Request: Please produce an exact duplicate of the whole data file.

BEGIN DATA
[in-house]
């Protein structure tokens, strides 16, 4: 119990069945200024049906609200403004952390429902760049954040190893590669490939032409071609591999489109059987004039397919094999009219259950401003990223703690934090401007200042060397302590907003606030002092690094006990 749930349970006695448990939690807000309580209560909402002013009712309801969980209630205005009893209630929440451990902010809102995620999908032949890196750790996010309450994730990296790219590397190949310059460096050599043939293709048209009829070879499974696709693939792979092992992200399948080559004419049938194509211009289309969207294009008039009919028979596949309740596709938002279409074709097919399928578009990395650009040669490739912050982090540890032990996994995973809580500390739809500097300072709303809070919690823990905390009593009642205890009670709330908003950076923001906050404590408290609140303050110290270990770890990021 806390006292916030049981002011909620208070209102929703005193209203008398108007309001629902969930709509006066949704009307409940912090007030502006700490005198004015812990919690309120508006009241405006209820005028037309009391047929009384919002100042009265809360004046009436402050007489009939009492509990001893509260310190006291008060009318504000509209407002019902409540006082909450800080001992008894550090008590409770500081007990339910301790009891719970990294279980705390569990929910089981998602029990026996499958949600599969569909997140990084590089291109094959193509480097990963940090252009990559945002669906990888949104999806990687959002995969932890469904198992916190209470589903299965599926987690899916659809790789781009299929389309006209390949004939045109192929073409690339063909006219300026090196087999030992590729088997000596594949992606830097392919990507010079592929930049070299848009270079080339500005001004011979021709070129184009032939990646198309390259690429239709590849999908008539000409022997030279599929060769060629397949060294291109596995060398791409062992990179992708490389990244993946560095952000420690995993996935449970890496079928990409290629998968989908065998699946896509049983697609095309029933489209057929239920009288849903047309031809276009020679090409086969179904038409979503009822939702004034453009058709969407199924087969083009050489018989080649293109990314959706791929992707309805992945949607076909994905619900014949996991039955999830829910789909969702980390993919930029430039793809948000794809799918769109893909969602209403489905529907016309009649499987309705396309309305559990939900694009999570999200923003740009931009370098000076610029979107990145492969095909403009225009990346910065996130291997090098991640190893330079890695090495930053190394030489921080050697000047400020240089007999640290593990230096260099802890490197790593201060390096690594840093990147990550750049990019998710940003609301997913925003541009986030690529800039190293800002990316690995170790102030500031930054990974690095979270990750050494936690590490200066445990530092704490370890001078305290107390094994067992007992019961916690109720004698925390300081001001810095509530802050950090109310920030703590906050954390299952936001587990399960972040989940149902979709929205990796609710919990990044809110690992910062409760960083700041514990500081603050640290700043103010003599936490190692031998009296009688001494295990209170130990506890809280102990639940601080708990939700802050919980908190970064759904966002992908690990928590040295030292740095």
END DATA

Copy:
[in-house]
């Protein structure tokens, strides 16, 4: 119990069945200024049906609200403004952390429902760049954040190893590669490939032409071609591999489109059987004039397919094999009219259950401003990223703690934090401007200042060397302590907003606030002092690094006990 749930349970006695448990939690807000309580209560909402002013009712309801969980209630205005009893209630929440451990902010809102995620999908032949890196750790996010309450994730990296790219590397190949310059460096050599043939293709048209009829070879499974696709693939792979092992992200399948080559004419049938194509211009289309969207294009008039009919028979596949309740596709938002279409074709097919399928578009990395650009040669490739912050982090540890032990996994995973809580500390739809500097300072709303809070919690823990905390009593009642205890009670709330908003950076923001906050404590408290609140303050110290270990770890990021 806390006292916030049981002011909620208070209102929703005193209203008398108007309001629902969930709509006066949704009307409940912090007030502006700490005198004015812990919690309120508006009241405006209820005028037309009391047929009384919002100042009265809360004046009436402050007489009939009492509990001893509260310190006291008060009318504000509209407002019902409540006082909450800080001992008894550090008590409770500081007990339910301790009891719970990294279980705390569990929910089981998602029990026996499958949600599969569909997140990084590089291109094959193509480097990963940090252009990559945002669906990888949104999806990687959002995969932890469904198992916190209470589903299965599926987690899916659809790789781009299929389309006209390949004939045109192929073409690339063909006219300026090196087999030992590729088997000596594949992606830097392919990507010079592929930049070299848009270079080339500005001004011979021709070129184009032939990646198309390259690429239709590849999908008539000409022997030279599929060769060629397949060294291109596995060398791409062992990179992708490389990244993946560095952000420690995993996935449970890496079928990409290629998968989908065998699946896509049983697609095309029933489209057929239920009288849903047309031809276009020679090409086969179904038409979503009822939702004034453009058709969407199924087969083009050489018989080649293109990314959706791929992707309805992945949607076909994905619900014949996991039955999830829910789909969702980390993919930029430039793809948000794809799918769109893909969602209403489905529907016309009649499987309705396309309305559990939900694009999570999200923003740009931009370098000076610029979107990145492969095909403009225009990346910065996130291997090098991640190893330079890695090495930053190394030489921080050697000047400020240089007999640290593990230096260099802890490197790593201060390096690594840093990147990550750049990019998710940003609301997913925003541009986030690529800039190293800002990316690995170790102030500031930054990974690095979270990750050494936690590490200066445990530092704490370890001078305290107390094994067992007992019961916690109720004698925390300081001001810095509530802050950090109310920030703590906050954390299952936001587990399960972040989940149902979709929205990796609710919990990044809110690992910062409760960083700041514990500081603050640290700043103010003599936490190692031998009296009688001494295990209170130990506890809280102990639940601080708990939700802050919980908190970064759904966002992908690990928590040295030292740095």